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  Thursday December 18th, 2014    

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Vikings Waste Epic Effort from Adrian Peterson (12/05/2012)
By Patrick Marek
Watching Adrian Peterson perform for the Vikings was like seeing a thoroughbred racehorse on display at a petting zoo. It was fun to watch, but it made you feel kind of sad. On Sunday, the Vikings squandered a Peterson performance for the ages and lost an eminently winnable game 23-14 to the Packers at Lambeau Field.

Peterson put the team on his back and raced for 210 yards on 21 carries. This is an amazing feat for any running back, but becomes almost superhuman when you consider that the Packers dared the Vikings to pass with single coverage and stacked the line with 9 or 10 defenders. His jaw-dropping 82-yard touchdown run was the longest of his career, and Sundayís game marked the third time that he has gained over 200 yards. He had runs of 48 and 23 yards that put the Vikings in position for potential touchdowns, and now has 1,446 yards for the season. Thatís 300 yards more than any other back in the league.

This is only the third time since 1990 that an NFL running back has gained over 200 yards in a loss. How could this happen? The blame should ride squarely on the shoulders of Vikings quarterback Christian Ponder, and the teamís head coach Leslie Frazier. Ponderís performance was so putrid that he had fans longing for the return of Sage Rosenfels. He didnít complete a pass to a wide receiver until there was less than three minutes left in the game. Itís true that the Vikingsí receivers had difficulty achieving separation, but under further review, Ponder was consistently late getting to receivers when they did manage to get open, and continually tried to feather the ball into coverage. Remember, because the Packers were so concerned with Peterson, Ponder was throwing into single coverage. With a display of enormously bad judgement, and incredibly poor fundamentals, he served up two interceptions that killed Vikingsí drives in the red zone, and sucked the soul out of the teamís momentum.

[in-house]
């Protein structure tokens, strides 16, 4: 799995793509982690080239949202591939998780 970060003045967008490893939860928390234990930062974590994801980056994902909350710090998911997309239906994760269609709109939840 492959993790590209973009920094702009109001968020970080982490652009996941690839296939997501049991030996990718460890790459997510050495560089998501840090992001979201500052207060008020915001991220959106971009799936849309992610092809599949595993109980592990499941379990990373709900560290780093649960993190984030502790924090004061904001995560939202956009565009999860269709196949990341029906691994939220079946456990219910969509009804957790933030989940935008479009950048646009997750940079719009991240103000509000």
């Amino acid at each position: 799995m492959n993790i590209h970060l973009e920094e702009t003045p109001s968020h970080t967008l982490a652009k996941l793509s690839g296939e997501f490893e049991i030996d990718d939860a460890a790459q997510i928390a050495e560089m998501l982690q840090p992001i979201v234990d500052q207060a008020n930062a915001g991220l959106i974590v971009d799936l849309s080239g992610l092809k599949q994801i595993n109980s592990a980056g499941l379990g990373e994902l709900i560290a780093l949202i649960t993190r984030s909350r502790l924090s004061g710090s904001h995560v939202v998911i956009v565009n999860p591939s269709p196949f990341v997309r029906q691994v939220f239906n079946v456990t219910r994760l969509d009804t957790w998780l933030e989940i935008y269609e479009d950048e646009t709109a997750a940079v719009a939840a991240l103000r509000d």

Ponder plays stubborn and scared at quarterback. He is afraid of contact, will bolt the pocket at the first sign of a pass rush, and tends to force the ball into receivers whom he has predetermined should get the ball. It is particularly troubling to watch how he has regressed as the season has progressed, while rookie quarterbacks like Russell Wilson, Andrew Luck and Robert Griffin III, get better with each game. Sundayís loss should have been a stunning upset for the Vikings. All we needed was an average performance from our quarterback, and an ability to make adjustments from our head coach.

As for Leslie Frazier, there are two possible reasons why he left Ponder in the game despite his playoff-killing performance. Either Ponder has compromising photos of his coach, or Frazier has major aversion to change issues. He has obviously hitched his career to Ponderís star, and that could

be bad news when Frazierís contract is up at the end of the 2013 season. The silence on a contract extension from the Vikingsí front office has been deafening. Like Ponder, Frazierís performance has regressed since the San Francisco game. He has not been able to make positive halftime changes to make his team competitive, and committed the mortal coaching sin of having the Vikings come out flat and uninspired after the bye week.

The defense played well against an undermanned Packersí squad, but continued two disturbing tendencies. The defensive unit has a horrible time getting off the field on third down, and gives any quarterback who needs relief from the pass rush an easy out by scrambling towards the right sideline. Andrew Luck started the trend, and Josh Freeman, Russell Wilson, and now Aaron Rodgers found a time warp by scrambling to Brian Robisonís side of the line.

A lot of people thought the Vikings were going to go quietly into the night against the Packers at Lambeau Field. Adrian Peterson made some noise that will echo throughout Vikingsí history. He deserved a better supporting performance from his coach and quarterback. 

 

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